The autorities that adninistrate internet will officially announce the transition to the next generation of Internet addresses, which will cover the need for more numerical addresses (IPs) as the internet grows wordwide.
On Thursday, 3 February 2011, the Number Resource Organization (NRO), along with the Internet Corporation for Assigned Names and Numbers, the Internet Society (ISOC) and the Internet Architecture Board (IAB) will be holding a ceremony and press conference to make a significant announcement and to discuss the global transition to the next generation of Internet addresses.
As the Internet addresses using the original Internet protocol, called IPv4 (Internet Protocol version 4) are running out, the
internet organizations will distribute the last batches of IP addresses on Thursday. These blocks of IP addresses, each with 16.8 million addresses, will be distributed to the regional registries.
This means that the next IPs have to be based on the new Internet Protocol version 6, or IPv6.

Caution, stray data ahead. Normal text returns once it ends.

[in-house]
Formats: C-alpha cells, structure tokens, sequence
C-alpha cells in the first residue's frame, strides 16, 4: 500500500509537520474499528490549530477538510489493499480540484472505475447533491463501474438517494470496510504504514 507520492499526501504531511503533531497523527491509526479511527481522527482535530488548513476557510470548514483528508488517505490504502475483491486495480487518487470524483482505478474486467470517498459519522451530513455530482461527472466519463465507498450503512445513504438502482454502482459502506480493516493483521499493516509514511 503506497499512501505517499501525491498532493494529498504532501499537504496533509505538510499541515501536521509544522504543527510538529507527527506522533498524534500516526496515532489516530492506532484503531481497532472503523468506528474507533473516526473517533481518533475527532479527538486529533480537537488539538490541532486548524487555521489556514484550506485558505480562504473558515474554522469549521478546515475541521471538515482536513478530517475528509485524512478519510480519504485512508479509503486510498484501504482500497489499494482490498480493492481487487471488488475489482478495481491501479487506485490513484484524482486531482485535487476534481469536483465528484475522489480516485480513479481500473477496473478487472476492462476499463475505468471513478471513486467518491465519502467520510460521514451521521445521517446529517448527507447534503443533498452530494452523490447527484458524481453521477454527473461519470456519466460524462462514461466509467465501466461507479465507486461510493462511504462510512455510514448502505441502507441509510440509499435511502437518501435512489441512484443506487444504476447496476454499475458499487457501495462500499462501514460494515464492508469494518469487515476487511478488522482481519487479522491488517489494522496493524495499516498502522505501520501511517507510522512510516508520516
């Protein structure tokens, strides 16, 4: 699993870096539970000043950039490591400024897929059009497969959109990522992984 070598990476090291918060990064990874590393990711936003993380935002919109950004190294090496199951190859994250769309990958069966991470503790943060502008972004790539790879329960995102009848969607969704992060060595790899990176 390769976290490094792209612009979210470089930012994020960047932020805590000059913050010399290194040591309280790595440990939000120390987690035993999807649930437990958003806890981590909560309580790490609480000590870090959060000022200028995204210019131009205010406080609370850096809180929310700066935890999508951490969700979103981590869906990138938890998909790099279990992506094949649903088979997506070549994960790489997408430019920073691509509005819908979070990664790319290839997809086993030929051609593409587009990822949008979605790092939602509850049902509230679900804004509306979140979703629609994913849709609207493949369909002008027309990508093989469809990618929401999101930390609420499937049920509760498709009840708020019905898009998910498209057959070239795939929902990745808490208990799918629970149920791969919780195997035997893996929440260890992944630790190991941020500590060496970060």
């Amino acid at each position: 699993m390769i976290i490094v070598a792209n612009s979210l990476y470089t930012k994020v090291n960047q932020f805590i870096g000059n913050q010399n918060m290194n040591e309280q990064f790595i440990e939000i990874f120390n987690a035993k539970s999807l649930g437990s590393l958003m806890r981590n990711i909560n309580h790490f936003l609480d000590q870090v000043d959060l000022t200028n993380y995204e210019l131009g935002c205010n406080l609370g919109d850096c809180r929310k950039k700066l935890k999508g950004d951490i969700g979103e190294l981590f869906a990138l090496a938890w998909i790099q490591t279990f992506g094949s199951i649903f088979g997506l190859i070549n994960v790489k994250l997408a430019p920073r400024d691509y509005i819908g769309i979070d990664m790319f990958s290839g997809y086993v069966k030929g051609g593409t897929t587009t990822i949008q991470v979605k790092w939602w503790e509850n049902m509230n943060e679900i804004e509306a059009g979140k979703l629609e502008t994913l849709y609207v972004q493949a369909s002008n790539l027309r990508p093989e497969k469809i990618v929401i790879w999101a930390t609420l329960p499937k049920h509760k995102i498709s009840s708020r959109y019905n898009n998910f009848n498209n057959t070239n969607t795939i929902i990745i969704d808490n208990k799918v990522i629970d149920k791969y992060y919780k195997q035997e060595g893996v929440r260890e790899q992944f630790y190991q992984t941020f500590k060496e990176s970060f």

The current Internet address system, Internet Protocol version 4 allows for a theoretical maximum of 4.3 billion addresses in use.
However, very few web sites currently support the new IPv6 protocol.
As Internet service providers run out of IPv4 addresses, they'll have to give subscribers IPv6 addresses. The challenge lies in connecting them to websites that have only IPv4 addresses. The transition requires technologies that will "translate" current IPv4 addresses to IPv6.
The internet authorities believe that there will be no problems during the transition. Experts expect a years-long transition to move fully to IPv6. During that time, Web site operators, Internet service providers, and others will have to gradually shift infrastructure from handling one protocol to handling both.